“Similarity of marks is a factor of considerable weight.” Daddy's Junky Music Stores, 109 F.3d at 283. In evaluating whether the mark is similar, a court should not examine the marks side by side but instead “must determine, in the light of what occurs in the marketplace, whether the mark ‘will be confusing to the public when singly presented.’ ” Wynn Oil Co., 839 F.2d at 1187 (internal citations omitted). In assessing similarity, a court should consider the “pronunciation, appearance, and verbal translation of conflicting marks.” Leelanau Wine Cellars, 502 F.3d at 516–17 (quoting AutoZone, Inc., 373 F.3d at 795–96).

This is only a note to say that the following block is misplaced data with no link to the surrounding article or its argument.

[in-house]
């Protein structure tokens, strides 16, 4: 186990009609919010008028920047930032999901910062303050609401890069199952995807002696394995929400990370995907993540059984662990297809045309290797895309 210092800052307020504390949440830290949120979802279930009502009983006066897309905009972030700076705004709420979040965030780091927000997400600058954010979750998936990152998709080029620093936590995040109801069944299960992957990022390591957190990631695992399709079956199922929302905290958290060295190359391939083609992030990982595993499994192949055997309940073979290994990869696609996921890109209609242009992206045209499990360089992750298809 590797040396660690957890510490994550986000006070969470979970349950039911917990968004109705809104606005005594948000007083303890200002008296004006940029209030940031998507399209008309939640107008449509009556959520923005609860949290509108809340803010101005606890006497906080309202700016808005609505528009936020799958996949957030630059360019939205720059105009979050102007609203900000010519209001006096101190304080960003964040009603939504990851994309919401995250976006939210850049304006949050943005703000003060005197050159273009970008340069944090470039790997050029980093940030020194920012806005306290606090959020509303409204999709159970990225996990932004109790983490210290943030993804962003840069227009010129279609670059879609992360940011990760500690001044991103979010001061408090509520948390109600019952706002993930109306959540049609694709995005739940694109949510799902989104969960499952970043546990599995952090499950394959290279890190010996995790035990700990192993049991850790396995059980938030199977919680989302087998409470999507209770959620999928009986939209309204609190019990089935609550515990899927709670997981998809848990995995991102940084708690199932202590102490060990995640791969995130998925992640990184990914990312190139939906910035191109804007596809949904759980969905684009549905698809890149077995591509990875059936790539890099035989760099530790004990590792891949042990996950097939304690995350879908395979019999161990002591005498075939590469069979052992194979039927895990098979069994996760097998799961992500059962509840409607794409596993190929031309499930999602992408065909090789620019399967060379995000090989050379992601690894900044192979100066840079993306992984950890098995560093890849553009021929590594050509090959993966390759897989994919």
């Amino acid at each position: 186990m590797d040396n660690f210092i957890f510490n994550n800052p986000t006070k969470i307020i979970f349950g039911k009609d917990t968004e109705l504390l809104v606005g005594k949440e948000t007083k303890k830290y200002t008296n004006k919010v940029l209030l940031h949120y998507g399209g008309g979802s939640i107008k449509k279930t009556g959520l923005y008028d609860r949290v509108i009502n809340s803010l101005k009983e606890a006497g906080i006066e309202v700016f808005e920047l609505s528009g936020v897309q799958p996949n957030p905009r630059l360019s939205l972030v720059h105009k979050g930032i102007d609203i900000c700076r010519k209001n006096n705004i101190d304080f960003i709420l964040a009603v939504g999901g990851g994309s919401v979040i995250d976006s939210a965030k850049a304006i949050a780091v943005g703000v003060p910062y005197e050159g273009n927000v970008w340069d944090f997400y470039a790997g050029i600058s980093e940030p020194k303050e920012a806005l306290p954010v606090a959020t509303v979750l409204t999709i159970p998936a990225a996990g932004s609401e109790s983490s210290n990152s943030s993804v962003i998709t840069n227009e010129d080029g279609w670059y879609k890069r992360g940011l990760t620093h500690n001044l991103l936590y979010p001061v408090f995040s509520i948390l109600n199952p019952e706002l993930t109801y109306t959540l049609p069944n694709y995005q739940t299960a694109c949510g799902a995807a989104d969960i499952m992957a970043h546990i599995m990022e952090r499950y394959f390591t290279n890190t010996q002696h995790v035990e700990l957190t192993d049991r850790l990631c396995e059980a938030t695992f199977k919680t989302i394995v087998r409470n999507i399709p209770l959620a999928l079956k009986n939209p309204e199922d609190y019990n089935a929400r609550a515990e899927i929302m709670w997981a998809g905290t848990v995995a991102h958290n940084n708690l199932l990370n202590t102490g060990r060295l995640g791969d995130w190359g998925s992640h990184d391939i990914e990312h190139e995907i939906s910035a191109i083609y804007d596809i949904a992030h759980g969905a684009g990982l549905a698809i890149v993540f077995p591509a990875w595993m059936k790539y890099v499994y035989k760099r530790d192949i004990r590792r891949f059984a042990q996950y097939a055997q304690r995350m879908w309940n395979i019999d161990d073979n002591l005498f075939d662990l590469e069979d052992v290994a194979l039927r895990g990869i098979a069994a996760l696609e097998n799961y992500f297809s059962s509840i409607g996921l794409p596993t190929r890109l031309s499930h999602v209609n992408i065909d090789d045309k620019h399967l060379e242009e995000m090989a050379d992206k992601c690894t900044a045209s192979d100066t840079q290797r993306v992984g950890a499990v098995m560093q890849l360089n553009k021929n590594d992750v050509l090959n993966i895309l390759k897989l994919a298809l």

The district court conceded that both marks contained the word “ORDERLINK.” It nonetheless concluded that the marks “are not very similar.” (R. 157, Opinion, PageID # 3782). The inclusion of UPS's house mark in the “UPS OrderLink,” as well as the UPS shield and brown and gold colors “render the visual presentation and pronunciation of UPS's mark different from Progressive's [OrderLink] mark.” (Id.) Progressive argues that the marks are “exactly the same. They appear the same and sound the same.” (Appellant Br., at pg. 39). Furthermore, Progressive points to the USPTO's rejection of UPS's trademark application on grounds that the UPS mark “consists of the registered mark in its entirety ․ modified by the addition of the term UPS.” Therefore, according to Progressive, this factor strongly supports a finding that confusion is likely to occur, or at the very least creates a material issue of fact on the question.